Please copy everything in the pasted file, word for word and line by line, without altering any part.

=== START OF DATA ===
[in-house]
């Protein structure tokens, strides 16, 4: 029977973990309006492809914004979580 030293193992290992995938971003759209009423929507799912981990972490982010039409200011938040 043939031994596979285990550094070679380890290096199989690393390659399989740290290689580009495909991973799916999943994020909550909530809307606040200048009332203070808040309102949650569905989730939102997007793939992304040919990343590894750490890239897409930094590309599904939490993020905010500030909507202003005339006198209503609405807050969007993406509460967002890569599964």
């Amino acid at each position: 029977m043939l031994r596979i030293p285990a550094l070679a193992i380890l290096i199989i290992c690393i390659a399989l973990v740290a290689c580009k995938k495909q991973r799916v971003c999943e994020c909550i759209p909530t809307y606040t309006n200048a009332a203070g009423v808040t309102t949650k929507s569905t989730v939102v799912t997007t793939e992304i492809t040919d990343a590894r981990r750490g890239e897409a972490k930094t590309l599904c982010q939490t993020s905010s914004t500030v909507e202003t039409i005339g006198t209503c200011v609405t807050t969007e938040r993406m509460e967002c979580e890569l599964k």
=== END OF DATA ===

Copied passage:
[in-house]
């Protein structure tokens, strides 16, 4: 029977973990309006492809914004979580 030293193992290992995938971003759209009423929507799912981990972490982010039409200011938040 043939031994596979285990550094070679380890290096199989690393390659399989740290290689580009495909991973799916999943994020909550909530809307606040200048009332203070808040309102949650569905989730939102997007793939992304040919990343590894750490890239897409930094590309599904939490993020905010500030909507202003005339006198209503609405807050969007993406509460967002890569599964």
């Amino acid at each position: 029977m043939l031994r596979i030293p285990a550094l070679a193992i380890l290096i199989i290992c690393i390659a399989l973990v740290a290689c580009k995938k495909q991973r799916v971003c999943e994020c909550i759209p909530t809307y606040t309006n200048a009332a203070g009423v808040t309102t949650k929507s569905t989730v939102v799912t997007t793939e992304i492809t040919d990343a590894r981990r750490g890239e897409a972490k930094t590309l599904c982010q939490t993020s905010s914004t500030v909507e202003t039409i005339g006198t209503c200011v609405t807050t969007e938040r993406m509460e967002c979580e890569l599964k």